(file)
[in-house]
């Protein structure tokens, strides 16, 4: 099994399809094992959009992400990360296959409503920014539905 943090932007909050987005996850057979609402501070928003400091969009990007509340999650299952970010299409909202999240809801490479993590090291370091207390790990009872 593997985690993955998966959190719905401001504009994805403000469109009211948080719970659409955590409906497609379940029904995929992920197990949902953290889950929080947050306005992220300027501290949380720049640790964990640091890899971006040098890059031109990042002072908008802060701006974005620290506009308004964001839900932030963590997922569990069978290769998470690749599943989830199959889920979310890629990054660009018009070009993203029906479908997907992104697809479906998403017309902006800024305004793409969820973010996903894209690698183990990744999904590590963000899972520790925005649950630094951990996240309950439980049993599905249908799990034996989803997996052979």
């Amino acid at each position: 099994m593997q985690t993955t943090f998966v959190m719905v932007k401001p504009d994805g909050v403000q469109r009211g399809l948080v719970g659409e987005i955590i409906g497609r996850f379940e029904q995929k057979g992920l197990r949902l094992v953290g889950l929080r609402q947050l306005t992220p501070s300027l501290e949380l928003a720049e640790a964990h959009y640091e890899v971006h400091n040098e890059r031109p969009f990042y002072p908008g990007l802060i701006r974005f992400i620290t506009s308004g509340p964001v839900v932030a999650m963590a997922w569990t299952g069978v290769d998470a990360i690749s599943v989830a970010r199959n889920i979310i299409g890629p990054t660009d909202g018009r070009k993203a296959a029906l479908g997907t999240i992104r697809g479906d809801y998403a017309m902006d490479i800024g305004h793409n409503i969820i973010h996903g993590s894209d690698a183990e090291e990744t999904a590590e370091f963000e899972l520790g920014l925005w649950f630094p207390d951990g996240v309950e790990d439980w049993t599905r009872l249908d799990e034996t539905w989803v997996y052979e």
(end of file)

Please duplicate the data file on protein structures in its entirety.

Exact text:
[in-house]
């Protein structure tokens, strides 16, 4: 099994399809094992959009992400990360296959409503920014539905 943090932007909050987005996850057979609402501070928003400091969009990007509340999650299952970010299409909202999240809801490479993590090291370091207390790990009872 593997985690993955998966959190719905401001504009994805403000469109009211948080719970659409955590409906497609379940029904995929992920197990949902953290889950929080947050306005992220300027501290949380720049640790964990640091890899971006040098890059031109990042002072908008802060701006974005620290506009308004964001839900932030963590997922569990069978290769998470690749599943989830199959889920979310890629990054660009018009070009993203029906479908997907992104697809479906998403017309902006800024305004793409969820973010996903894209690698183990990744999904590590963000899972520790925005649950630094951990996240309950439980049993599905249908799990034996989803997996052979």
């Amino acid at each position: 099994m593997q985690t993955t943090f998966v959190m719905v932007k401001p504009d994805g909050v403000q469109r009211g399809l948080v719970g659409e987005i955590i409906g497609r996850f379940e029904q995929k057979g992920l197990r949902l094992v953290g889950l929080r609402q947050l306005t992220p501070s300027l501290e949380l928003a720049e640790a964990h959009y640091e890899v971006h400091n040098e890059r031109p969009f990042y002072p908008g990007l802060i701006r974005f992400i620290t506009s308004g509340p964001v839900v932030a999650m963590a997922w569990t299952g069978v290769d998470a990360i690749s599943v989830a970010r199959n889920i979310i299409g890629p990054t660009d909202g018009r070009k993203a296959a029906l479908g997907t999240i992104r697809g479906d809801y998403a017309m902006d490479i800024g305004h793409n409503i969820i973010h996903g993590s894209d690698a183990e090291e990744t999904a590590e370091f963000e899972l520790g920014l925005w649950f630094p207390d951990g996240v309950e790990d439980w049993t599905r009872l249908d799990e034996t539905w989803v997996y052979e």